What to Do When… You’re Out of Office for the Holidays

With the holidays right around the corner, many businesses will be taking time off next week. Use the checklist below to make sure your office stays safe during the holiday break.

  • Send a friendly reminder to clients and staff members. Whether or not your business is staying open during the holidays, it’s best not to leave your staff and clients guessing. Go over the holiday work schedule with your staff and inform your clients of any revised holiday dates and hours.
  • Set your Out of Office Assistant. Remember to provide recipients with alternative associates’ contact information in case of an emergency.
  • Update your voicemail recording. Let callers know you’re away from the office and provide them with information about who to contact in your absence.
  • Review your disaster recovery plan. Unless you’re in the retail industry, business demands tend to slow down during the holidays. Take this opportunity to assess, upgrade and modify your business continuity procedures.
  • Turn off office equipment and decorations. If you and your staff are going to be out of the office for an extended time, unplug printers and computers to save on electricity costs. Also, remember to disconnect any office decorations and throw out flammable trees that could potentially cause a fire if left unattended.

Have a safe and prosperous holiday break!

Discover Your Tornado Risk

The Southeast is on alert for rare winter tornadoes after storms touched down in Alabama, Lousiana and possibly Mississippi. Although winter tornadoes are rare, tornadoes can and do strike at any time off year, so it’s important that you make sure your business is prepared with a safe room and thorough business continuity plan.

To assess your tornado risk, check out the Insurance Institute for Business & Home Safety’s tornado frequency map.

Part 5 — $22 Million Worth of Reasons Why It Pays to Comply with Regulatory Organizations

So far in this series we’ve discussed four different organizations who have cumulatively racked up nearly $7.3 million in fines. Just to recap, we’ve seen:

  • A financial services firm penalized for failing to incorporate adequate business continuity measures
  • A cardiac care clinic called out for publicly posting patient appointments online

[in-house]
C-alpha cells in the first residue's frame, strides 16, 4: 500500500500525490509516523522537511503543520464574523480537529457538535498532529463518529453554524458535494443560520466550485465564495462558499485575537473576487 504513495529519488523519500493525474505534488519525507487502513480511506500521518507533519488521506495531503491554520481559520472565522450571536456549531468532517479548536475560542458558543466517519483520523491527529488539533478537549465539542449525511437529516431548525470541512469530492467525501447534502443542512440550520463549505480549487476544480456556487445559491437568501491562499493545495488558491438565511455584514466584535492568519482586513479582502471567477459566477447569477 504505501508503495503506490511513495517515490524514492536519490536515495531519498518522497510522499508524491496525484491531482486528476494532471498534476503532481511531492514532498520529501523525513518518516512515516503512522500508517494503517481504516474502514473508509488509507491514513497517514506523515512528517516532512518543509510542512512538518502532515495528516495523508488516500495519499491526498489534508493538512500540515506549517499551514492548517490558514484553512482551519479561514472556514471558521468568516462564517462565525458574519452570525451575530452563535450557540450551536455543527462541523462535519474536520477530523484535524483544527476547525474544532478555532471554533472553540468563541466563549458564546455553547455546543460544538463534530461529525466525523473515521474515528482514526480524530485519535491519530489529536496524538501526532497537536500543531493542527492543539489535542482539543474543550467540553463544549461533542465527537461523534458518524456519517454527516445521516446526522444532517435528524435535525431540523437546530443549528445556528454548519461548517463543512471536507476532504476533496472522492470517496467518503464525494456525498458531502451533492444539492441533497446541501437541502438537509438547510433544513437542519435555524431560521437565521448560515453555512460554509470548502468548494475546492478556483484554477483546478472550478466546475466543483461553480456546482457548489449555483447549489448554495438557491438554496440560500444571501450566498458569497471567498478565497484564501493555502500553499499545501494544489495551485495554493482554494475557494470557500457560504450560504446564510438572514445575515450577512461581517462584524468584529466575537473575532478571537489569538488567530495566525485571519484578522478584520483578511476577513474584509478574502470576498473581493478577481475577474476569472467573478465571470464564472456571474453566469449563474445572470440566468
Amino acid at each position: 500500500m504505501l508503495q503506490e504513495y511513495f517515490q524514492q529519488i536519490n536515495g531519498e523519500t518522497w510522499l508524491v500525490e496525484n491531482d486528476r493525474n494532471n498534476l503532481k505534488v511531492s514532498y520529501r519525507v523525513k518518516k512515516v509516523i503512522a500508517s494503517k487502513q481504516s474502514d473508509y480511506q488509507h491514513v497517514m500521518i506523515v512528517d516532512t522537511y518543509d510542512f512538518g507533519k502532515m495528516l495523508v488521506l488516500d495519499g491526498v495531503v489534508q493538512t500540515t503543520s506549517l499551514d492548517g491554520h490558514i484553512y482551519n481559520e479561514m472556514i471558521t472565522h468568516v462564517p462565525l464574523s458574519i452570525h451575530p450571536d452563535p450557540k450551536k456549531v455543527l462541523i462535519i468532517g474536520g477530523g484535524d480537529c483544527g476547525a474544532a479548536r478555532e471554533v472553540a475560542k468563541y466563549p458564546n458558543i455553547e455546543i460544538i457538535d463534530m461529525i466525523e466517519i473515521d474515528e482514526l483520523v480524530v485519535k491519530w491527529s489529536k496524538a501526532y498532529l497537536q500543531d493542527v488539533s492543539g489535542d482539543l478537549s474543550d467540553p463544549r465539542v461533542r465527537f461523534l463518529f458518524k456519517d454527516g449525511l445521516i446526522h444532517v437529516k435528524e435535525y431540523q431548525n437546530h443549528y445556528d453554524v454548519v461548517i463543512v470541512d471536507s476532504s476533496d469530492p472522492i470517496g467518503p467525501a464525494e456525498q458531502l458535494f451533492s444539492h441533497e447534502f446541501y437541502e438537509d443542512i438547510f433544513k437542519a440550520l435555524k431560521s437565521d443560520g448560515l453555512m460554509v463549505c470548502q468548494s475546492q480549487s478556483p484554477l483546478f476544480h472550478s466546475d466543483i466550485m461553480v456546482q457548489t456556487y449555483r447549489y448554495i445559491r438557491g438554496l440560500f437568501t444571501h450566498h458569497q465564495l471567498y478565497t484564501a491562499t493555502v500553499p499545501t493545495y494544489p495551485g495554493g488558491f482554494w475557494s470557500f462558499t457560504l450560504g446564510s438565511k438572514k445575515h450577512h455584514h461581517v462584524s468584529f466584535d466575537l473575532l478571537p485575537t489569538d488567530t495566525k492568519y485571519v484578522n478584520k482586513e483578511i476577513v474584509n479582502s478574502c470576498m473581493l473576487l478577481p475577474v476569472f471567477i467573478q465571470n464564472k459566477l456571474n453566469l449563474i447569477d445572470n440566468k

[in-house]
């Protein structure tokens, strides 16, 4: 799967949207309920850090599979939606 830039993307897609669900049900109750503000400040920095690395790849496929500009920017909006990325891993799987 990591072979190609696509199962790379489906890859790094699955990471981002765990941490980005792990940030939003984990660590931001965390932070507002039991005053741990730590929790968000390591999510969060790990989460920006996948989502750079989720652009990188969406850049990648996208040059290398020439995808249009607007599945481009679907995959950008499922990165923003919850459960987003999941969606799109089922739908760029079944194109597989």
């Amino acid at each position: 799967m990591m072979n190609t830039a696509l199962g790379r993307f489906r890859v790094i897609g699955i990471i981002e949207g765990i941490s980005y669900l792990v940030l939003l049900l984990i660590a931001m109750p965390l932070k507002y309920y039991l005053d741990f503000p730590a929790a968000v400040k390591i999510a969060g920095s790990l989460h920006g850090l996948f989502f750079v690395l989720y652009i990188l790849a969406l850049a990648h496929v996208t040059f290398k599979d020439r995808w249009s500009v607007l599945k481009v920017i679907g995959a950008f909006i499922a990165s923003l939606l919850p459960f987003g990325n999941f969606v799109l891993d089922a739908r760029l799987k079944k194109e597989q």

• A financial giant caught overcharging its customers and failing to provide required notices
  • A healthcare practice chastised for refusing to provide its patients with copies of their medical records

This next organization tips the scale, so to speak, receiving the largest fine out of all the companies included in this series.

Morgan Stanley — $15 million


As you’ve already seen in Part 1, Morgan Stanley is no stranger to regulatory fines. In 2002 Morgan Stanley, along with four other firms, was fined $8.3 million for not complying with the Securities and Exchange Commission’s (SEC’s) email retention policies.

History repeated itself in 2006 when the firm failed to produce thousands of copies of emails in relation to an investigation into the firm’s Wall Street business practices. When Morgan Stanley was unable to come up with the emails, the SEC produced a $15 million fine for the firm.

The Takeaway


While each of these organizations mentioned in this series found itself in hot water with regulatory authorities for slightly different reasons, there is one important lesson companies can learn from each of these examples: When it comes to regulatory requirements, it pays to comply.

The next time your business is tempted to cut corners, take a look at the number of zeroes listed in these real-life scenarios. The fines totaled more than $22 million. Is that in your company’s budget?

Prevent Your Pipes from Bursting

As low temperatures return, so does the likelihood that frozen water pipes will burst. A crack as small as 1/8 inch can release up to 250 gallons of water per day, leaving your business vulnerable to flooding, serious structural damage and mold.

Take note of these tips from Nationwide to prevent pipes from freezing and bursting:

  • Turn on the tap to relieve water pressure.
  • Leave the heat on overnight.
  • Open cabinets under the sinks to keep warm air circulating to the pipes.
  • Seal cracks to keep cold air from leaking inside.
  • Wrap the pipes with insulation sleeves if they aren’t in areas that can receive warm air.
  • Drain the pipes by shutting off the main water valve and turning on both taps until they are empty.

Cold weather does not have to mean disaster for your business. Taking preventative measures to keep your pipes from freezing can help you keep your business above water.